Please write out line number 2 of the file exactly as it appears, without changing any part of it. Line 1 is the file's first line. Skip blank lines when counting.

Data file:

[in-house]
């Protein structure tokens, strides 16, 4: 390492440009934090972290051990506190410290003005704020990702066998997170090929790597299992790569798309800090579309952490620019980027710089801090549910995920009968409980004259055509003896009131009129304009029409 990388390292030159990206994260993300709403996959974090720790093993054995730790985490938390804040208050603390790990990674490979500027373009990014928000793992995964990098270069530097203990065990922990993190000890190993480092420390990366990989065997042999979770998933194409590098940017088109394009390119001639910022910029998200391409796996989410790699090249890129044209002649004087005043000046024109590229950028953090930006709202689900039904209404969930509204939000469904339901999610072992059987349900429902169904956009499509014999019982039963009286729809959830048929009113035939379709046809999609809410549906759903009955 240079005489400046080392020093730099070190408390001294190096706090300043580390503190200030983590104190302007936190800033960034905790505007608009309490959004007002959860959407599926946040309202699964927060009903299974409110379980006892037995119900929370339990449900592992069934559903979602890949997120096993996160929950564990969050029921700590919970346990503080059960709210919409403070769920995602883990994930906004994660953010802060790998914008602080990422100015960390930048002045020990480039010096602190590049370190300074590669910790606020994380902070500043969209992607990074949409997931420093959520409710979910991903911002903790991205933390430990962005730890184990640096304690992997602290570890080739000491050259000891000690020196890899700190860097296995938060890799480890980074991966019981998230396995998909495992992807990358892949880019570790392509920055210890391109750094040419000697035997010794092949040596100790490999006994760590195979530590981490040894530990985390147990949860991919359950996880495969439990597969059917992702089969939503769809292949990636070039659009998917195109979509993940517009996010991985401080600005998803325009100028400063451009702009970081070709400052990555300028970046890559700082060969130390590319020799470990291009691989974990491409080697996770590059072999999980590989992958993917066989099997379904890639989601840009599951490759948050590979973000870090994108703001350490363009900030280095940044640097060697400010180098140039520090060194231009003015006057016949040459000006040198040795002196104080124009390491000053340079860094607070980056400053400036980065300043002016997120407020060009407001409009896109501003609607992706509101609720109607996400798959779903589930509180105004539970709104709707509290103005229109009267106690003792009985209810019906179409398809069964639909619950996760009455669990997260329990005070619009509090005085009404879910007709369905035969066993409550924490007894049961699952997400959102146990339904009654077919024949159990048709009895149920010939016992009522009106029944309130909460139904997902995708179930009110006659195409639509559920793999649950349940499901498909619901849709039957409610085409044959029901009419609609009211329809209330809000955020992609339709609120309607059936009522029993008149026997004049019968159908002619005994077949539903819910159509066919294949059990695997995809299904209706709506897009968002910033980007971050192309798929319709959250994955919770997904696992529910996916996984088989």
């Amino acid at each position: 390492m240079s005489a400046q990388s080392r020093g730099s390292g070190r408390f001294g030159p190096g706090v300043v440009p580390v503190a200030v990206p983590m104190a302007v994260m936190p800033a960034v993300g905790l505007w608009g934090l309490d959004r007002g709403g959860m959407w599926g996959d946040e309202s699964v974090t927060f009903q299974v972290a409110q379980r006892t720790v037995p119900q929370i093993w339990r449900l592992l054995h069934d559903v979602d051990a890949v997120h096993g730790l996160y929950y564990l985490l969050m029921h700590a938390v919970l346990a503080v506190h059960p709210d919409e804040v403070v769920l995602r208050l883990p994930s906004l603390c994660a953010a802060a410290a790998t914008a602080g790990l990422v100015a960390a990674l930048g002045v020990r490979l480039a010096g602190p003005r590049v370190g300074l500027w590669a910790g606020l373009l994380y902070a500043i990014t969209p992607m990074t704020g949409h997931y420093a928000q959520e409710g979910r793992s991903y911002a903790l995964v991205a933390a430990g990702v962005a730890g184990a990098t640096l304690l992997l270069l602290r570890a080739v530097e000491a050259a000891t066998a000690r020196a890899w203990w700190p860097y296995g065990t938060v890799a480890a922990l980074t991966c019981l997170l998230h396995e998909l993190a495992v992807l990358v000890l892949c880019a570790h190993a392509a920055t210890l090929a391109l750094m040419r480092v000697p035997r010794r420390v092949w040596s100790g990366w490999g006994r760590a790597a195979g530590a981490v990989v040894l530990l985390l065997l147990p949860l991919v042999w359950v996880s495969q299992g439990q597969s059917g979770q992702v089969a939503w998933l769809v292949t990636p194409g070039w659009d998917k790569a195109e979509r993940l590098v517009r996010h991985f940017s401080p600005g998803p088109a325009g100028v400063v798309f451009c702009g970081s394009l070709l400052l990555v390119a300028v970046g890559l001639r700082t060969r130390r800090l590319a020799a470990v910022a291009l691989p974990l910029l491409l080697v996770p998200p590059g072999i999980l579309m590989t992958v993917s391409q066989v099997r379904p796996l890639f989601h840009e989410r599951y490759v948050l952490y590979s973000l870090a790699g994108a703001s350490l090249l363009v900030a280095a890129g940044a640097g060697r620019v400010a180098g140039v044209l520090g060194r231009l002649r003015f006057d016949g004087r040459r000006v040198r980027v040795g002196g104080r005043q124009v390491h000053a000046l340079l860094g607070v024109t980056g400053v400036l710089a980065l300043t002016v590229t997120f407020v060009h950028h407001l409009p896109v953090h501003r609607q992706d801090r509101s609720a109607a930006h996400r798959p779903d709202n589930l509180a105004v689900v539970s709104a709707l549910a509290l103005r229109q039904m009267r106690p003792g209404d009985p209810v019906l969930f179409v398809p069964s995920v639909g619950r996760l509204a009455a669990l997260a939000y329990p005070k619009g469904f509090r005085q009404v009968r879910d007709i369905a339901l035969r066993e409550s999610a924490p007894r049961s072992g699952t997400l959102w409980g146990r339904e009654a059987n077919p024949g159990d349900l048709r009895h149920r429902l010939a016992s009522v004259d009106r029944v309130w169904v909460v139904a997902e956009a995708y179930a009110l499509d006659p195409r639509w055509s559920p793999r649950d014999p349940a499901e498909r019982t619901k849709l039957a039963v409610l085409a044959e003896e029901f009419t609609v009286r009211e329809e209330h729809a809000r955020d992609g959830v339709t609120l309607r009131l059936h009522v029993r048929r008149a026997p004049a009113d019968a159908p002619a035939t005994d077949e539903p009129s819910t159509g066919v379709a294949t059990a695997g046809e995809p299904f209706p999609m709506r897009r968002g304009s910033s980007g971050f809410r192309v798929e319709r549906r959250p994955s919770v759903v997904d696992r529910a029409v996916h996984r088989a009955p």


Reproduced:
């Protein structure tokens, strides 16, 4: 390492440009934090972290051990506190410290003005704020990702066998997170090929790597299992790569798309800090579309952490620019980027710089801090549910995920009968409980004259055509003896009131009129304009029409 990388390292030159990206994260993300709403996959974090720790093993054995730790985490938390804040208050603390790990990674490979500027373009990014928000793992995964990098270069530097203990065990922990993190000890190993480092420390990366990989065997042999979770998933194409590098940017088109394009390119001639910022910029998200391409796996989410790699090249890129044209002649004087005043000046024109590229950028953090930006709202689900039904209404969930509204939000469904339901999610072992059987349900429902169904956009499509014999019982039963009286729809959830048929009113035939379709046809999609809410549906759903009955 240079005489400046080392020093730099070190408390001294190096706090300043580390503190200030983590104190302007936190800033960034905790505007608009309490959004007002959860959407599926946040309202699964927060009903299974409110379980006892037995119900929370339990449900592992069934559903979602890949997120096993996160929950564990969050029921700590919970346990503080059960709210919409403070769920995602883990994930906004994660953010802060790998914008602080990422100015960390930048002045020990480039010096602190590049370190300074590669910790606020994380902070500043969209992607990074949409997931420093959520409710979910991903911002903790991205933390430990962005730890184990640096304690992997602290570890080739000491050259000891000690020196890899700190860097296995938060890799480890980074991966019981998230396995998909495992992807990358892949880019570790392509920055210890391109750094040419000697035997010794092949040596100790490999006994760590195979530590981490040894530990985390147990949860991919359950996880495969439990597969059917992702089969939503769809292949990636070039659009998917195109979509993940517009996010991985401080600005998803325009100028400063451009702009970081070709400052990555300028970046890559700082060969130390590319020799470990291009691989974990491409080697996770590059072999999980590989992958993917066989099997379904890639989601840009599951490759948050590979973000870090994108703001350490363009900030280095940044640097060697400010180098140039520090060194231009003015006057016949040459000006040198040795002196104080124009390491000053340079860094607070980056400053400036980065300043002016997120407020060009407001409009896109501003609607992706509101609720109607996400798959779903589930509180105004539970709104709707509290103005229109009267106690003792009985209810019906179409398809069964639909619950996760009455669990997260329990005070619009509090005085009404879910007709369905035969066993409550924490007894049961699952997400959102146990339904009654077919024949159990048709009895149920010939016992009522009106029944309130909460139904997902995708179930009110006659195409639509559920793999649950349940499901498909619901849709039957409610085409044959029901009419609609009211329809209330809000955020992609339709609120309607059936009522029993008149026997004049019968159908002619005994077949539903819910159509066919294949059990695997995809299904209706709506897009968002910033980007971050192309798929319709959250994955919770997904696992529910996916996984088989």